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Be a part of pioneering Parkinson’s Disease research

In what is believed to be an Australian first, impulsive behaviour in people with Parkinson’s is being studied at Curtin University, Western Australia, and researchers are looking for participants. Parkinson's is the second most common neurological disease in Australia after dementia, affecting an estimated 70,000 Australians.

Curtin University is looking for participants for a study on impulsive behaviour in people with Parkinson’s (Source: Shutterstock)
Curtin University is looking for participants for a study on impulsive behaviour in people with Parkinson’s (Source: Shutterstock)

Recent research has shown some people with Parkinson’s are prone to impulsive behaviours, (such as gambling, compulsive shopping, hyper-sexuality, excessive eating and excessive hobby engagement), more than neuro-typical people. Impulsive behaviours can have a significant impact on the person affected and those around them.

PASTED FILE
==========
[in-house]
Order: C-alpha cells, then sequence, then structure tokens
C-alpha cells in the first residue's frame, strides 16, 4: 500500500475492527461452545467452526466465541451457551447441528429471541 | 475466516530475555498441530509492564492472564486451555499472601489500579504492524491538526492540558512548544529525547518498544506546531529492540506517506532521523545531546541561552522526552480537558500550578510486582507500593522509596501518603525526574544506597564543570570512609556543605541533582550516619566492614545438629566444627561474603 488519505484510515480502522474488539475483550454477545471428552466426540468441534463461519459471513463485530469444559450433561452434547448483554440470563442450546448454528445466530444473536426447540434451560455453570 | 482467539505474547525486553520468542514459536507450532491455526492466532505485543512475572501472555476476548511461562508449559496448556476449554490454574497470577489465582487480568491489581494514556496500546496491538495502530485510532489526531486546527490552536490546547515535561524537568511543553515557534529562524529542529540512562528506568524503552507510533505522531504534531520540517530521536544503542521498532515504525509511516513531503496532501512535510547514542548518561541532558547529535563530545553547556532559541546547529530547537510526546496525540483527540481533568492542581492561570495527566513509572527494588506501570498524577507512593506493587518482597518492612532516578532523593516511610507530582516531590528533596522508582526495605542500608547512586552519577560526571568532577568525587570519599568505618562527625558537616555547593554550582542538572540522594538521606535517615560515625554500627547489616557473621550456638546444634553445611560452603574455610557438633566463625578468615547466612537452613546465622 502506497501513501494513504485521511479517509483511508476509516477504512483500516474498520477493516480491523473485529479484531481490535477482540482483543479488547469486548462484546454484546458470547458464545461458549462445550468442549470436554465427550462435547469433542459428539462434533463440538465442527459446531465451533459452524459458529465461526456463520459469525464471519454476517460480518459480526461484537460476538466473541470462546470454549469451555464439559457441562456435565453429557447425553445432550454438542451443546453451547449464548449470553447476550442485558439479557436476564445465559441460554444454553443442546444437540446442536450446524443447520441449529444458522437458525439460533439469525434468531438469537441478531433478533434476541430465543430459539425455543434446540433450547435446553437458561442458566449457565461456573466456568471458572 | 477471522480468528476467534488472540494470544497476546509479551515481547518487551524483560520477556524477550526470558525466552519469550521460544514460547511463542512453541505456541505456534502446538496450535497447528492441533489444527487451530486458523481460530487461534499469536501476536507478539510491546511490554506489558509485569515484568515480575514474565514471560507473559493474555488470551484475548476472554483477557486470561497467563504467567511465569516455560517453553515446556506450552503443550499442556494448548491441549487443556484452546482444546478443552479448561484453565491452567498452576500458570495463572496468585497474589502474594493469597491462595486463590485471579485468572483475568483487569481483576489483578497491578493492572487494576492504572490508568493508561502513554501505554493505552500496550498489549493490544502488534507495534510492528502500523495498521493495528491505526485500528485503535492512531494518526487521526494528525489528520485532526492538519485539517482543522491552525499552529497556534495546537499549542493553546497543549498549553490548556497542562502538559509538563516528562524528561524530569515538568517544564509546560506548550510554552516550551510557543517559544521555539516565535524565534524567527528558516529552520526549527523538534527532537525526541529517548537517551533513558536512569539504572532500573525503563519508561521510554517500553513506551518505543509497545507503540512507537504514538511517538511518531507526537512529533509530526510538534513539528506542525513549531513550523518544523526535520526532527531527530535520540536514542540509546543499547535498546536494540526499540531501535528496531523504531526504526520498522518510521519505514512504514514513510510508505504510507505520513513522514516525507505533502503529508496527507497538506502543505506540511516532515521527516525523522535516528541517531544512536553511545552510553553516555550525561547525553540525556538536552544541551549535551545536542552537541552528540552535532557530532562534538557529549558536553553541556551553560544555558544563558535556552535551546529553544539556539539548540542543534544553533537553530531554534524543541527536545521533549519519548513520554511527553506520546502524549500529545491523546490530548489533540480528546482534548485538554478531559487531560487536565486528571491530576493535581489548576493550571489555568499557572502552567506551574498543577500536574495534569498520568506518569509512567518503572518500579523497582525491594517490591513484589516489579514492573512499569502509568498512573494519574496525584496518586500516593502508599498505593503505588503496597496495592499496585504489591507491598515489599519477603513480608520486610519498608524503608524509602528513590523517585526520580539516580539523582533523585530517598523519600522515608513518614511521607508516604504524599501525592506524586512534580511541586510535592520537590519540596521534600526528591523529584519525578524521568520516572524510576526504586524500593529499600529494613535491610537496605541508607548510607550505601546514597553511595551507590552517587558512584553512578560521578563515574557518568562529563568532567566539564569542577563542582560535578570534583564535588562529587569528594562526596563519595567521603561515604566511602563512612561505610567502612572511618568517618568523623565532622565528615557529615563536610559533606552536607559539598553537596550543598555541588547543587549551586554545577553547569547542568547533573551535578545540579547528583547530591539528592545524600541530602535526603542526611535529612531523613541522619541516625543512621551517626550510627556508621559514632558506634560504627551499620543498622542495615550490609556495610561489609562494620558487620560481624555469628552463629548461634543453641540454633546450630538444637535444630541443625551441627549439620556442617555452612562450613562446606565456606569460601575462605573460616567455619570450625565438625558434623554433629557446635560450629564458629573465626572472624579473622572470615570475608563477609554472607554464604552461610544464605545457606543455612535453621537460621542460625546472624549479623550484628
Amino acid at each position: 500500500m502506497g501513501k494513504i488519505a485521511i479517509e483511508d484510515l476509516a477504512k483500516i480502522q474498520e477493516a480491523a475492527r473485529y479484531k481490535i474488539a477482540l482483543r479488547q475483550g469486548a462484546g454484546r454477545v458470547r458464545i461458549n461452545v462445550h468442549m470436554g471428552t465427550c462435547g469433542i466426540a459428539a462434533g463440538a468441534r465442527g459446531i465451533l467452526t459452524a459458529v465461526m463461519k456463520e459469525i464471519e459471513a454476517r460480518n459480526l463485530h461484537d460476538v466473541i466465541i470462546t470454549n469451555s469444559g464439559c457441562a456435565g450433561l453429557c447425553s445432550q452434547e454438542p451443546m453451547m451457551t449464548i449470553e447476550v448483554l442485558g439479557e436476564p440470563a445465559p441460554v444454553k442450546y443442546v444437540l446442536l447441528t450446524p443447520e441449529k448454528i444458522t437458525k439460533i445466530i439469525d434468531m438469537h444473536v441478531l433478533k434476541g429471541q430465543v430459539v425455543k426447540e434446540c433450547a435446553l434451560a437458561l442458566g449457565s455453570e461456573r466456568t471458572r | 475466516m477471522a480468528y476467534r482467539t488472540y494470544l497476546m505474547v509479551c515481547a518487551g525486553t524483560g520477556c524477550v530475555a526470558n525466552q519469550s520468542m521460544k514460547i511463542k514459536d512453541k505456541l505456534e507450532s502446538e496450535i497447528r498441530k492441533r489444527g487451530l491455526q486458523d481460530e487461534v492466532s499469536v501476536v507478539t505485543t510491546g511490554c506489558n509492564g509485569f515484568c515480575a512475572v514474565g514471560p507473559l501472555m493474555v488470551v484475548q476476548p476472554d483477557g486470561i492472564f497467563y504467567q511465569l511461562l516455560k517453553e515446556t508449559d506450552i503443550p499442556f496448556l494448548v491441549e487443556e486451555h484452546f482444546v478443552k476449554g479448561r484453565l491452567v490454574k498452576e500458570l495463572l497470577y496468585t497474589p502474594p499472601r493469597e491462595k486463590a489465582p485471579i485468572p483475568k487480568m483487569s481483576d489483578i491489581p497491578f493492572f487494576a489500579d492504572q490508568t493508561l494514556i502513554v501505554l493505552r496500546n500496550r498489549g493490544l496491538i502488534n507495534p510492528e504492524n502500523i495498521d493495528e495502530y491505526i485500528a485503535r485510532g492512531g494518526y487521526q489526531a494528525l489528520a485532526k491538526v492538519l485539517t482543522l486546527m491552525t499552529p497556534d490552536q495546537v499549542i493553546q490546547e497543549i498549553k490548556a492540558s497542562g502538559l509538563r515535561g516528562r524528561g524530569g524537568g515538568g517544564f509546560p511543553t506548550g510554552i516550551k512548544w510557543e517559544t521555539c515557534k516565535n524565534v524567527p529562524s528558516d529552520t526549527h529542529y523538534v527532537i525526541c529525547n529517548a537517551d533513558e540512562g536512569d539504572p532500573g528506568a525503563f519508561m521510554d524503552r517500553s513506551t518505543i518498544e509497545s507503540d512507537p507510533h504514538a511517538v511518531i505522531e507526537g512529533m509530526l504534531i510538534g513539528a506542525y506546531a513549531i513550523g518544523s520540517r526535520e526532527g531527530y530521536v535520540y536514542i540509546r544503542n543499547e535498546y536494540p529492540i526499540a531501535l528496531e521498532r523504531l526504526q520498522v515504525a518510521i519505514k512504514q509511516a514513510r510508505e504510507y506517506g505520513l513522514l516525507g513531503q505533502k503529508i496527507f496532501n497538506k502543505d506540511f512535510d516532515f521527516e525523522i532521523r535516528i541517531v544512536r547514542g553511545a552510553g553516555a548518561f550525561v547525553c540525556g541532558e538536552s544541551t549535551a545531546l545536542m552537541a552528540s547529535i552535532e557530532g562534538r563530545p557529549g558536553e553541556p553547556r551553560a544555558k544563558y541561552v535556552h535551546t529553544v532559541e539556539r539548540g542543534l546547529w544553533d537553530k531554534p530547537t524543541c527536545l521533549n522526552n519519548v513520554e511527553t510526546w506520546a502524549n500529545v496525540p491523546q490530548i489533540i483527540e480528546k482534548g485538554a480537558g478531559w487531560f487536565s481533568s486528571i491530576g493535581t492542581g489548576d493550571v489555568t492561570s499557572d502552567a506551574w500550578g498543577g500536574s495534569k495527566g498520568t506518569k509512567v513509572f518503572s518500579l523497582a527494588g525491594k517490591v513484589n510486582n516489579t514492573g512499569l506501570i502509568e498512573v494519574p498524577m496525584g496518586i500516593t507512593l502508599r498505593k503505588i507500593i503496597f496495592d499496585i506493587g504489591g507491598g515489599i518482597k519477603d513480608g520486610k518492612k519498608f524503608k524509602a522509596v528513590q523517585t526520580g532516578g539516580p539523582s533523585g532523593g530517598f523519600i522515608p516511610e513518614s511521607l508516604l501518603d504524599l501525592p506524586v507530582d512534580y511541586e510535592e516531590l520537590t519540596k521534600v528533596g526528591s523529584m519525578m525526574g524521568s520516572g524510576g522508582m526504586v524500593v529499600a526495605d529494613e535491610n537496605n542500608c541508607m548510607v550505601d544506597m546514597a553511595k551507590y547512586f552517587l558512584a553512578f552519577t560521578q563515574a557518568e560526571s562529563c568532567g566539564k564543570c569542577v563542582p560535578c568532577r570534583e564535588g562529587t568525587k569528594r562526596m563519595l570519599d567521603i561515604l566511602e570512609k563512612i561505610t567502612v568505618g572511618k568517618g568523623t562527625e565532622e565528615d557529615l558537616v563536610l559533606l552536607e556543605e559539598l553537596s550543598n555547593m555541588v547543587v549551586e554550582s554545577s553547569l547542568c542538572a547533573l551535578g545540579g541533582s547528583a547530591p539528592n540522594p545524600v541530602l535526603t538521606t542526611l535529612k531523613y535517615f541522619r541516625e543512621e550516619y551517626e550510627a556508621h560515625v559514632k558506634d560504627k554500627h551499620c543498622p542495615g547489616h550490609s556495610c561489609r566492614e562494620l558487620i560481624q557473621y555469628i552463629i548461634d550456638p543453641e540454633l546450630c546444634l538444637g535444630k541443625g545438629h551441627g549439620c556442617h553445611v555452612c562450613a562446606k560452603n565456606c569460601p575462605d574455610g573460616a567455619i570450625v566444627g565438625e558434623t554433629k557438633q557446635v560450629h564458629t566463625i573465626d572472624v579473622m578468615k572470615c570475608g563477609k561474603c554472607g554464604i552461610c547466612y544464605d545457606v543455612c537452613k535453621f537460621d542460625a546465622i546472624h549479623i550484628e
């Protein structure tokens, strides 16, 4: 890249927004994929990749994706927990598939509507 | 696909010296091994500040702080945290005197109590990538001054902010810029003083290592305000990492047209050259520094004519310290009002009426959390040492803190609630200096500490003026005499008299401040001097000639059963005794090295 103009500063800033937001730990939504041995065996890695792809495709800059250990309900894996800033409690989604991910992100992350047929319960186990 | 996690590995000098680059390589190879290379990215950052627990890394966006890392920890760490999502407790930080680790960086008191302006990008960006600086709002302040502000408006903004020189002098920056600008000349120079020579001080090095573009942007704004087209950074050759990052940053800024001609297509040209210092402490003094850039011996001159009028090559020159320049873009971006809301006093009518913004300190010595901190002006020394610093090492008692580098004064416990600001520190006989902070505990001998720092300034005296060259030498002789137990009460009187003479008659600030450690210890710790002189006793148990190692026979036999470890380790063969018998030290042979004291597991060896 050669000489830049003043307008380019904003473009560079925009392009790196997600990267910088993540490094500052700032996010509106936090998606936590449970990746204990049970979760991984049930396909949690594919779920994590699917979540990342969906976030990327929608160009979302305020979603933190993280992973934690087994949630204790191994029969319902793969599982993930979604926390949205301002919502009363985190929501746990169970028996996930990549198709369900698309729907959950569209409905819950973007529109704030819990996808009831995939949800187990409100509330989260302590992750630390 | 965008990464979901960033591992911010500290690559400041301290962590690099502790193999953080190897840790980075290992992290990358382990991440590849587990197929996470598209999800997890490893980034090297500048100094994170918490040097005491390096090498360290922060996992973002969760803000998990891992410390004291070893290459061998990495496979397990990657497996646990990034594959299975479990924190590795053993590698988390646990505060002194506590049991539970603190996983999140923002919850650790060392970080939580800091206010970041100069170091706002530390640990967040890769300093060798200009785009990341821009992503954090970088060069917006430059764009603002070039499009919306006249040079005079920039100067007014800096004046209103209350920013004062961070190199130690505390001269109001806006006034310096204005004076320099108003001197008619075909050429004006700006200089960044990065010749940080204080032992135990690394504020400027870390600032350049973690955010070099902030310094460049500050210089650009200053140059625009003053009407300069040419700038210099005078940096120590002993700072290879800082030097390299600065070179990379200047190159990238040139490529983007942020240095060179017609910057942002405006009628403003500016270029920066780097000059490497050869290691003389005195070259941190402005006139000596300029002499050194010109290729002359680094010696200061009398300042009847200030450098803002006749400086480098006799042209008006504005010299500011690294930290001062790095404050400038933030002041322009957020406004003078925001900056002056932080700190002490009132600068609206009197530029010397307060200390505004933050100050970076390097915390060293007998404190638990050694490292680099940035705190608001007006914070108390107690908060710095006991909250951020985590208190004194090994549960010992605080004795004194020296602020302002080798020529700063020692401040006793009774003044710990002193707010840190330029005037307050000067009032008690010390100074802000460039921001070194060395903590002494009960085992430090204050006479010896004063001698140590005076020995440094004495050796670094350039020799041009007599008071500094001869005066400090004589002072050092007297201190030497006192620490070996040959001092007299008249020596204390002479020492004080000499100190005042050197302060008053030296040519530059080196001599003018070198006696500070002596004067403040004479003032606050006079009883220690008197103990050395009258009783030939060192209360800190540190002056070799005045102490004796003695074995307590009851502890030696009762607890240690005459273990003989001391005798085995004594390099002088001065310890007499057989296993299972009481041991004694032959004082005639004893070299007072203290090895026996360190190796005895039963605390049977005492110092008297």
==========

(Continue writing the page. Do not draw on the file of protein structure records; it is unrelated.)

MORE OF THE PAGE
Although only a small number of people experience this behaviour, researchers want to help improve how these behaviours are measured. It is hoped this research will assist both clinicians and future research to more accurately identify impulsive behaviours in Parkinson’s.

Participants need to have been diagnosed with Parkinson's by a neurologist or physician and can be at any stage of diagnosis.

“The person doesn’t have to have issues with impulsivity to contribute as we need a broad range of people as possible,” explains lead researcher Leon Booth.

The research consists of a half hour questionnaire which can be completed in participants’ homes and a 2-hour session, ideally at Curtin University, where participants will be asked to perform different tasks.

It is hoped the research will help reveal what is happening in the brain when people with Parkinson’s engage in impulsive behaviours. This will help people with Parkinson’s access treatment if they need it, and contribute to the understanding of these behaviours.

If you are interested in taking part in this research or want further information, please contact Leon Booth on 0426217735 or by email:


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